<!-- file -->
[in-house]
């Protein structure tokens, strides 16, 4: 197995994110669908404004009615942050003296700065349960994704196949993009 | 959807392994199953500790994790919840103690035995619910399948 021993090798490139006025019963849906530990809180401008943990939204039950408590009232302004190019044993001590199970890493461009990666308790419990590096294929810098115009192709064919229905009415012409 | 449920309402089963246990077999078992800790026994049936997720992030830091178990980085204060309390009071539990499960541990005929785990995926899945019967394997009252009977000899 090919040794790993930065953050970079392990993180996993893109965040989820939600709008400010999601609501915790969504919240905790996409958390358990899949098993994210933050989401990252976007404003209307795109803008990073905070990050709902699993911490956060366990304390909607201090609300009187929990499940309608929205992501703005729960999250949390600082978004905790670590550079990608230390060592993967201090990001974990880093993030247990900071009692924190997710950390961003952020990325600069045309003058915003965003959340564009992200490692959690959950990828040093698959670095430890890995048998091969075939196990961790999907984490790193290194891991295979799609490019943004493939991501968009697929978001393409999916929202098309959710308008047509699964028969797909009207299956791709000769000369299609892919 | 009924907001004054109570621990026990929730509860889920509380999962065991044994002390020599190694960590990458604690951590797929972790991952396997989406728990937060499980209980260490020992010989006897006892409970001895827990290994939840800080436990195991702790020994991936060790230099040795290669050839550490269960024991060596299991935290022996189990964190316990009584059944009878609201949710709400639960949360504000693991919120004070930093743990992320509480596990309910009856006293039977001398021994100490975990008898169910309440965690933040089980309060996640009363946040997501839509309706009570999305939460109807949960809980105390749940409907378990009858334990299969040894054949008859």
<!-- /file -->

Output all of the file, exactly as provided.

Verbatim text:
[in-house]
């Protein structure tokens, strides 16, 4: 197995994110669908404004009615942050003296700065349960994704196949993009 | 959807392994199953500790994790919840103690035995619910399948 021993090798490139006025019963849906530990809180401008943990939204039950408590009232302004190019044993001590199970890493461009990666308790419990590096294929810098115009192709064919229905009415012409 | 449920309402089963246990077999078992800790026994049936997720992030830091178990980085204060309390009071539990499960541990005929785990995926899945019967394997009252009977000899 090919040794790993930065953050970079392990993180996993893109965040989820939600709008400010999601609501915790969504919240905790996409958390358990899949098993994210933050989401990252976007404003209307795109803008990073905070990050709902699993911490956060366990304390909607201090609300009187929990499940309608929205992501703005729960999250949390600082978004905790670590550079990608230390060592993967201090990001974990880093993030247990900071009692924190997710950390961003952020990325600069045309003058915003965003959340564009992200490692959690959950990828040093698959670095430890890995048998091969075939196990961790999907984490790193290194891991295979799609490019943004493939991501968009697929978001393409999916929202098309959710308008047509699964028969797909009207299956791709000769000369299609892919 | 009924907001004054109570621990026990929730509860889920509380999962065991044994002390020599190694960590990458604690951590797929972790991952396997989406728990937060499980209980260490020992010989006897006892409970001895827990290994939840800080436990195991702790020994991936060790230099040795290669050839550490269960024991060596299991935290022996189990964190316990009584059944009878609201949710709400639960949360504000693991919120004070930093743990992320509480596990309910009856006293039977001398021994100490975990008898169910309440965690933040089980309060996640009363946040997501839509309706009570999305939460109807949960809980105390749940409907378990009858334990299969040894054949008859």